Problem: What problem is this project trying to address?
Although there is a lack of concrete statistics relating to domestic violence, it is estimated that one in five women are victims of domestic violence in El Salvador. A small percentage of these instances ever gets reported to authorities and fewer still receive sufficient support from legal and social services to adequately address the needs of the victim and stop the recurrence of violence. The prevalence of domestic violence and the lack of corresponding statistics points out that domestic violence remains largely hidden by gender role stereotypes and taboos that help keep it out of the public sphere of legal action and accountability. Sparked by the 1993 International Conference on Human Rights in Vienna, which recognized violence against women as a human rights violation, international efforts during the last decade have succeeded in pushing for international agreements and corresponding national legislation to combat domestic violence. Through an effort led by América herself, the Salvadoran government passed legislation in December 1996 to authorize judicial functionaries and family judges to intervene in domestic violence cases. However, as in many countries with new legislation against domestic violence, the laws in El Salvador are seldom applied. The growth of citizen organizations and international efforts to prevent domestic violence have led to a slow increase in the number of victims of domestic violence coming forward to seek legal and health services to address their needs. The metropolitan area of San Salvador has registered a significant increase in the number of reported cases of domestic violence. Since 1998, reported cases increased 130 percent and women's organizations in the country estimate an average of twenty women per day are seeking alternatives in order to resolve domestic violence situations. With the increase in reported cases, there is a higher demand for resolving situations of domestic violence in the public sphere under the new laws. However, there has been a lack of education and training about the content and application of the new law for both authorities and the general public. Without sufficient training for lawyers, police officers, and judges to meet this need, the laws are poorly applied or not applied at all. The result of this breach of justice is the double victimization of women, who are victims of both physical violence and the justice system. The immediate danger to the women denouncing violence is recurrence, and often escalation, of violence by abusers when legal and social services fail to protect them. The other dangerous result is a growing distrust of judicial institutions and other public institutions that inhibits women from seeking help for domestic violence situations and reinforces the hidden nature of the abuse.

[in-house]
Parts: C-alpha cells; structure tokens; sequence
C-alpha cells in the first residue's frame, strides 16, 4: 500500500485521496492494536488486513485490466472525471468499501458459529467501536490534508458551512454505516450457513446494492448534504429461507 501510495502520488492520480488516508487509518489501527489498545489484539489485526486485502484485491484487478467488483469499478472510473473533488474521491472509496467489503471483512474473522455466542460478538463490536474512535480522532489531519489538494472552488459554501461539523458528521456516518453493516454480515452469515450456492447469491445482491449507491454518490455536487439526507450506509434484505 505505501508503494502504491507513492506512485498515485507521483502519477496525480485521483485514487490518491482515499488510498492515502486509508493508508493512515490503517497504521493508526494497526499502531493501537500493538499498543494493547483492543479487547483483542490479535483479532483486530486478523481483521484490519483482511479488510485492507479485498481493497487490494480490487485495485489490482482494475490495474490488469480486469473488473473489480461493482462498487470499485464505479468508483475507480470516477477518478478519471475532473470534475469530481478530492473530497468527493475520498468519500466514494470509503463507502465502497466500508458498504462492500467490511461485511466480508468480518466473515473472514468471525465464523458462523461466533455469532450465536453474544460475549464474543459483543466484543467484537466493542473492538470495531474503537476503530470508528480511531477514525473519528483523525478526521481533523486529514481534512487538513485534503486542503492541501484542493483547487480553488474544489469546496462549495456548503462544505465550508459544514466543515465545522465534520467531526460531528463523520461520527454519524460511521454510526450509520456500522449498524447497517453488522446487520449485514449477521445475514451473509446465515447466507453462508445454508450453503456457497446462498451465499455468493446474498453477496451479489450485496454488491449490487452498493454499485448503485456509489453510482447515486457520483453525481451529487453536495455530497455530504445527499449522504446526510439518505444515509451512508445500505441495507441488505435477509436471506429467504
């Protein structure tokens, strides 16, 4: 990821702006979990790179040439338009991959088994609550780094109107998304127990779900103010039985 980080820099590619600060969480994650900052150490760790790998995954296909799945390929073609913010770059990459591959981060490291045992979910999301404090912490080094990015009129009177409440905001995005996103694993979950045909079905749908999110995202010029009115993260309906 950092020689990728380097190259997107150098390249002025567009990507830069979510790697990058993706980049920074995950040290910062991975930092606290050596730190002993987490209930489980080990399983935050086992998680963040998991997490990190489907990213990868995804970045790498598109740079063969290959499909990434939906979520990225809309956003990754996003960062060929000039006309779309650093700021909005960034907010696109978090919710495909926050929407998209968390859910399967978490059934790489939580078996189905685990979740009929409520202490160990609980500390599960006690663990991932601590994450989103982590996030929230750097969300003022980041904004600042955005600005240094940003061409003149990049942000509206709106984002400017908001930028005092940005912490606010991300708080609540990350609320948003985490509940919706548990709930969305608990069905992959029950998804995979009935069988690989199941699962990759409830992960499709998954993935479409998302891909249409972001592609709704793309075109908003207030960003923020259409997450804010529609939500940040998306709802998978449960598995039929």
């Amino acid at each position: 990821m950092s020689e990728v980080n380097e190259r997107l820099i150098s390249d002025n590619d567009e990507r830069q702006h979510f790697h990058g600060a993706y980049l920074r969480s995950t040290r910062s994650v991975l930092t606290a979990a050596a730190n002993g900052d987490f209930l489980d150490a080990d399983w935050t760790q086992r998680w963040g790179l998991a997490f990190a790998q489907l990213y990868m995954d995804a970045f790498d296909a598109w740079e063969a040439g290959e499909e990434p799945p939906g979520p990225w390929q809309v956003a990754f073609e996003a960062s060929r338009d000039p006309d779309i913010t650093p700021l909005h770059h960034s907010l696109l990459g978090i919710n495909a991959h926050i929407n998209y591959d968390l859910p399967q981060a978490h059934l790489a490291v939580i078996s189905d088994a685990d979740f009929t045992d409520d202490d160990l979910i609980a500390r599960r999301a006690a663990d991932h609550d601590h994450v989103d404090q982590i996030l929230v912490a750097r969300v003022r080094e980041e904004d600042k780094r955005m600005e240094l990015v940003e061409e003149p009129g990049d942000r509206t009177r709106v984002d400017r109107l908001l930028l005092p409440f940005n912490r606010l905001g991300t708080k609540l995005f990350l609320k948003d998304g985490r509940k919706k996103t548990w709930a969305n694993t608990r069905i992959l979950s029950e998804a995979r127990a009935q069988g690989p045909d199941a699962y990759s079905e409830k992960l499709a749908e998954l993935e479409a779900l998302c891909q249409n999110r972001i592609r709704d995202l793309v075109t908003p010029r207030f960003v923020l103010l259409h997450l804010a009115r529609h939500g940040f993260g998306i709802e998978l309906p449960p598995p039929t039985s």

Solution: What is the proposed solution? Please be specific!
América helps victims of domestic violence seek legal action to end their abuse by transforming an ineffective justice system into a responsive solution for protecting women. Drawing on her experience in the feminist movement and law circles, América is bridging the gap between women's groups and the law to create a system, independent of government or political institutions, to monitor and follow through on cases of domestic violence. Her approach has three components: strengthening the efforts of citizen organizations to better assist victims of domestic violence; training judges, lawyers, and judicial functionaries; and identifying and denouncing the failure of the justice system to uphold and apply the law. As the first step, América teaches women's organizations how to access the necessary resources to seek legal action for their cases. She then trains them how to monitor judicial rulings for the application of anti-domestic violence laws that are largely ignored. Finally, she provides them with strategies for follow up on cases, including publicly denunciating failures of the judicial system to uphold the law. To ensure a positive transformation of the judicial system, América is coordinating with judicial ministries to train judicial functionaries, lawyers, and judges how to recognize the needs of domestic violence victims, to identify instances where their own practices or the judicial system has failed, and to apply anti-domestic violence law in a timely and equitable way. Rather than simply encouraging women to come forward to seek justice against domestic violence, América is giving women the tools to ensure that justice is achieved. Through public pressure on lawyers and judges, citizens are able to hold the judicial system accountable for applying the law. Through denunciations, citizen groups are generating jurisprudence regarding domestic violence cases, influencing the way lawyers and judges invoke and apply the law. Together with ongoing training for judges, police officers, and lawyers, the process leads to setting precedents that contribute to increased respect for domestic violence law and credibility of the justice system overall.